Tuesday 15 January 2013


We make an accidental stop
to taste coffee expelled
by the Luwak monkey
'Most Expensive In The World':
a tray of coffees and teas to tempt
the palate and the wallet;
But here, at this height,
we feel wealthy enough,
and soon heady drunk enough
on Arabica and Robusta,
for anything.
My heart gives out
on the way down to the paddy fields
and I return.
Dragonflies like birds
circle the rice
and visit me
in my bamboo cave;
What can be heard
but not seen -
the song of mosquitoes
enjoying me.
We take a different route 
you and I
when we pass through archways
or slip inside doorways
but we always meet
on the other side.
My sister-in-law asked me, oh so casually, if I wanted to join her in a family reunion in Bali. I booked that ticket so fast I can't decide if she was impressed or in shock since I normally live my life at the pace of a snail :) These excerpts are from my Bali journal, but the last image is of a butterfly I met in Kuala Lumpur. 

Friday 4 January 2013


Pieter Brueghel, Landscape with the Fall of Icarus, 1560s

About suffering they were never wrong, 
The old Masters: how well they understood 
Its human position: how it takes place 
While someone else is eating or opening a window or just walking dully along... 

In Brueghel's Icarus, for instance: how everything turns away 
Quite leisurely from the disaster; the ploughman may 
Have heard the splash, the forsaken cry, 
But for him it was not an important failure; the sun shone 
As it had to on the white legs disappearing into the green 
Water, and the expensive delicate ship that must have seen 
Something amazing, a boy falling out of the sky, 
Had somewhere to get to and sailed calmly on. 

- W. H. Auden, Musée des Beaux Arts 

Twice, in one week, I have come across this poem by Auden. First, it was quoted in the book I am reading - The End of Your Life Book Club by Will Schwalbe, and then today, in an interview with the newly appointed Poet Laureate of the United States, Natasha Trethewey. The poem, she says, helped illuminate her own reality of enduring the grief of her mother's death (shot by her stepfather); an invisible grief, because 'The world was going on about its way while I was over there, this tiny individual suffering what seemed to me a huge loss, what was to me a huge loss. That poem showed me that I wasn't alone in feeling that way'.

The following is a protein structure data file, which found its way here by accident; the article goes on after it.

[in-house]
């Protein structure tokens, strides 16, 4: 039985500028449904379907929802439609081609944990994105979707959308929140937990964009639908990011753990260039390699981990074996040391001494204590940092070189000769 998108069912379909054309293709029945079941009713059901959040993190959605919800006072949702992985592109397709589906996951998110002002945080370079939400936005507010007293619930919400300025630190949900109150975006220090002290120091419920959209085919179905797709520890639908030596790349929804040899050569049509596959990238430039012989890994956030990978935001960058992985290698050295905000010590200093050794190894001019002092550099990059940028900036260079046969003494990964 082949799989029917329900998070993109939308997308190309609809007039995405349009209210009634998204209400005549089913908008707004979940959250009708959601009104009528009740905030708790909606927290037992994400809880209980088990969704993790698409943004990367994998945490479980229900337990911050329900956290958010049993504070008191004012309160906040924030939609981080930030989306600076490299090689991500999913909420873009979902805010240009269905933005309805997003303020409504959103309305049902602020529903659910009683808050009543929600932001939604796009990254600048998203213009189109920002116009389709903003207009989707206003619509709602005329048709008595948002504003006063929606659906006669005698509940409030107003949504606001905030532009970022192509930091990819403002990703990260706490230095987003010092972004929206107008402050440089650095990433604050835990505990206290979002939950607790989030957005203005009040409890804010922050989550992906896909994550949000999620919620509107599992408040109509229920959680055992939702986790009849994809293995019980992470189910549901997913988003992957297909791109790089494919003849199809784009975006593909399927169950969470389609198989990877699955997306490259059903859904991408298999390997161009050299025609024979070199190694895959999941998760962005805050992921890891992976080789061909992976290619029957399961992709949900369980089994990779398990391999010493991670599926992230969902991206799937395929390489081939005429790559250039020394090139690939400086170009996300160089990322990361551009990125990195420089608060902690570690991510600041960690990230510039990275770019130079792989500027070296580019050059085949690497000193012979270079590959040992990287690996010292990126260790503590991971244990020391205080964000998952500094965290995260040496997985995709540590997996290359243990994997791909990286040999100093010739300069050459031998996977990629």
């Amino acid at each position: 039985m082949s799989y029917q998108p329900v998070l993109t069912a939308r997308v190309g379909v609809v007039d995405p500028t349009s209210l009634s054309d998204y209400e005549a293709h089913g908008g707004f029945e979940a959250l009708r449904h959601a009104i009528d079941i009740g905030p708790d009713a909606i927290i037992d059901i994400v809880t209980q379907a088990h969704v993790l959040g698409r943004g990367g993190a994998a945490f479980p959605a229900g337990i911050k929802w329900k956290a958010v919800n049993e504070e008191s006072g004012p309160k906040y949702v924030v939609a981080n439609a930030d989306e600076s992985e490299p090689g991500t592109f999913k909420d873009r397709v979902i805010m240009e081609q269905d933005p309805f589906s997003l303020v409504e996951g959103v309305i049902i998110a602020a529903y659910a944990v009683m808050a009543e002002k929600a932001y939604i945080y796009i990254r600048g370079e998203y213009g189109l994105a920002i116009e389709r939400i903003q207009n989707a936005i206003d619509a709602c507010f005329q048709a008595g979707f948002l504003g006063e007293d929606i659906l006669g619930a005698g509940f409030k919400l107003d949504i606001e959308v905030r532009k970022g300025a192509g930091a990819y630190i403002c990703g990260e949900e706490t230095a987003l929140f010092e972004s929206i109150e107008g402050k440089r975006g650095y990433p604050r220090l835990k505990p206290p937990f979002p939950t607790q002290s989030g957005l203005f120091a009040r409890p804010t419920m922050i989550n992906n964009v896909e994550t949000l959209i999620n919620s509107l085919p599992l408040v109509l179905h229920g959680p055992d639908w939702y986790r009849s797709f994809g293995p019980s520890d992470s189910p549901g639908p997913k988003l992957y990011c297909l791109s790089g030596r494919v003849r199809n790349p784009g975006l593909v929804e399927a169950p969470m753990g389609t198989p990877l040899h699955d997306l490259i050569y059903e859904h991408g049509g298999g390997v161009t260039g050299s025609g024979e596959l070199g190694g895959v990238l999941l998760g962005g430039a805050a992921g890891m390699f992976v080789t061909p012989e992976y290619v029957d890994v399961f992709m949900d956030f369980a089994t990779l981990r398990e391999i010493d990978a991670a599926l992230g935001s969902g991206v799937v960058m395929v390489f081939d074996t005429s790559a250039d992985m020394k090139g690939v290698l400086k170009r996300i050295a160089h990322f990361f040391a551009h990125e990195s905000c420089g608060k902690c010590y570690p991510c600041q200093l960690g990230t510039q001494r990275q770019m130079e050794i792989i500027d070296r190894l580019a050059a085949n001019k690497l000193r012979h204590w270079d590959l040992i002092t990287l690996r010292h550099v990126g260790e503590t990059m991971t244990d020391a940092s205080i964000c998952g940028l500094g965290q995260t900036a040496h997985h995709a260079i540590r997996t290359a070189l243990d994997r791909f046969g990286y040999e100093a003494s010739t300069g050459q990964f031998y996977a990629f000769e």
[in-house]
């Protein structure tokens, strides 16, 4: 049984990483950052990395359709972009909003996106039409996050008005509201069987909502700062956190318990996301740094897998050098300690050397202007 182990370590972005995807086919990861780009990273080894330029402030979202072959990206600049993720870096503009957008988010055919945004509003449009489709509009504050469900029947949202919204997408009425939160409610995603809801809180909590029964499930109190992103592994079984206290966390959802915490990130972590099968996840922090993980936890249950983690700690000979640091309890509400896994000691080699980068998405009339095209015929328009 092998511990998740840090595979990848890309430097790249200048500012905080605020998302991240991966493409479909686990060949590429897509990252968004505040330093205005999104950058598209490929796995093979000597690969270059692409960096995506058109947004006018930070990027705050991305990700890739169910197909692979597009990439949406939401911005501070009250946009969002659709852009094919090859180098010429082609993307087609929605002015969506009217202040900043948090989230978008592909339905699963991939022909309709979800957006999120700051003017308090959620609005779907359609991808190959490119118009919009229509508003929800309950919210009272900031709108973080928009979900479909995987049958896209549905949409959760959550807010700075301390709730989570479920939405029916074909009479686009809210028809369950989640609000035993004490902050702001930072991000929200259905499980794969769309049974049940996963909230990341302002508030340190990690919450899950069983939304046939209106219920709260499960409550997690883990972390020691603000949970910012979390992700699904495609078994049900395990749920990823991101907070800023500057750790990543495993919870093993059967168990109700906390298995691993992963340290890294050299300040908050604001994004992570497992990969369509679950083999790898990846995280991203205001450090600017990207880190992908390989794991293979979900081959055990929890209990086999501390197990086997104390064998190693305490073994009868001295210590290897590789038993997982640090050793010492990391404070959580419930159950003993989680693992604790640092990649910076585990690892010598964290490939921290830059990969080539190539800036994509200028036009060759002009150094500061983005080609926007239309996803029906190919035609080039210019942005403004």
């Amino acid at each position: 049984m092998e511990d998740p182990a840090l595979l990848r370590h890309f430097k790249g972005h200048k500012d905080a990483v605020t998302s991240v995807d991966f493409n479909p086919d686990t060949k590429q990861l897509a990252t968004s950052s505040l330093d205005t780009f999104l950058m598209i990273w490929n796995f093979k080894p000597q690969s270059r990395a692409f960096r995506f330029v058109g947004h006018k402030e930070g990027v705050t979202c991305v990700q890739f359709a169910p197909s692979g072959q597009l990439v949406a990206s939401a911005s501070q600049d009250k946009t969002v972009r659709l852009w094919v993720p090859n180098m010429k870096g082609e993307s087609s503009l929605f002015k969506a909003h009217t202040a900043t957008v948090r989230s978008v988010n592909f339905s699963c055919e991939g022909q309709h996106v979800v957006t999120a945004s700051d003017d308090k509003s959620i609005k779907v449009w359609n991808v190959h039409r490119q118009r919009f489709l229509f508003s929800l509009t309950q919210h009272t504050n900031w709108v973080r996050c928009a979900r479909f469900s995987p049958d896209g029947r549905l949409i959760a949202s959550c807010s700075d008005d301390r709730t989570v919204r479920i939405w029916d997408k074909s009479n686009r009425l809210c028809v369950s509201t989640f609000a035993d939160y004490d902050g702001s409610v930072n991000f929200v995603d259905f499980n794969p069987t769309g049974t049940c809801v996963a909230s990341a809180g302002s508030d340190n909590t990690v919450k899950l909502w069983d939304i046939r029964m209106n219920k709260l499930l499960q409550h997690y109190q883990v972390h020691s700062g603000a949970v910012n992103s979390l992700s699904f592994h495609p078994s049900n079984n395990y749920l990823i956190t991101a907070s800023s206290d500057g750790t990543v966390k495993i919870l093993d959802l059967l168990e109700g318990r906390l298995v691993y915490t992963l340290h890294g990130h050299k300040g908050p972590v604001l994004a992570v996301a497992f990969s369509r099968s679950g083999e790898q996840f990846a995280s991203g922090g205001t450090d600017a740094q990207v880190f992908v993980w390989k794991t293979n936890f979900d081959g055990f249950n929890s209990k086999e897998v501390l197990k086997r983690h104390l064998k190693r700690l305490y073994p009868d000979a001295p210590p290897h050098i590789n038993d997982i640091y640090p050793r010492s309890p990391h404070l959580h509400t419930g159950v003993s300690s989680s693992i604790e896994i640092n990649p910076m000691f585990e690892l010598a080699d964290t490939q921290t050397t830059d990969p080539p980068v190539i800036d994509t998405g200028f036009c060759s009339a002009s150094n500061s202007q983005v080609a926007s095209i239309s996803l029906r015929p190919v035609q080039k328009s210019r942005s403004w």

For twelve years before starting my blog, I lived an invisible life with lupus. Intense suffering on the wards took place unbeknownst to anyone other than the family stalwarts. So I understand the ploughman's inability to see the 'boy falling out of the sky'. But I understand Icarus too. Last year I was determined would be the year I published my poetry. This year I make no promises. I long to touch the sun but some protective instinct keeps warning me about the fall. Published writers sometimes speak nostalgically about the days when they were anonymous mice, writing for a faceless imaginary reader. The perks of being a wallflower. I may have been a mouse for long enough, but I do love being able to write without pressure or commitment. It is quite delicious.

As are these days unwinding in Singapore and Malaysia with my beautiful sisters. (Of course, being with the brothers is not bad, either :))
Cheong Soo Pieng, Bridging Worlds Exhibition, 1981

Tuesday 1 January 2013


Paper Moon, Paper Moon,
Wishes made of these:

'I will see you in the trees,' he croons,
'And in every breeze.

I will see you when the lotus blooms 
And even at her death -

For you will never die,' he says,
'As long as I have breath.'

With two brothers close in age married and settled into the rhythm of loving and being loved, it is inevitable that I get asked about my 'status'. For example, at the hairdressers yesterday, very succinctly: 'Single? Married? Single-ah? Ah, single.' I suppose I ought to be flattered that people think there is some possibility that I may be dusted off the shelf someday.
While the moon gets to work on possibilities, I listen to the koyal crooning afternoon love songs, and measure the full weight of my contented heart...
Dad has found ways to connect with his grandson involving food, high fives and a shared fascination with the white stick, while I have found ways to touch starfish and place my hand fearlessly in an alligator's mouth...

I enjoy the wonder of spending time with women I love... the pomes and poems of my life...

So the Paper Moon can search for me. Or not. Either way, it is a Happy New Year's Day for me :) And I wish the same for you.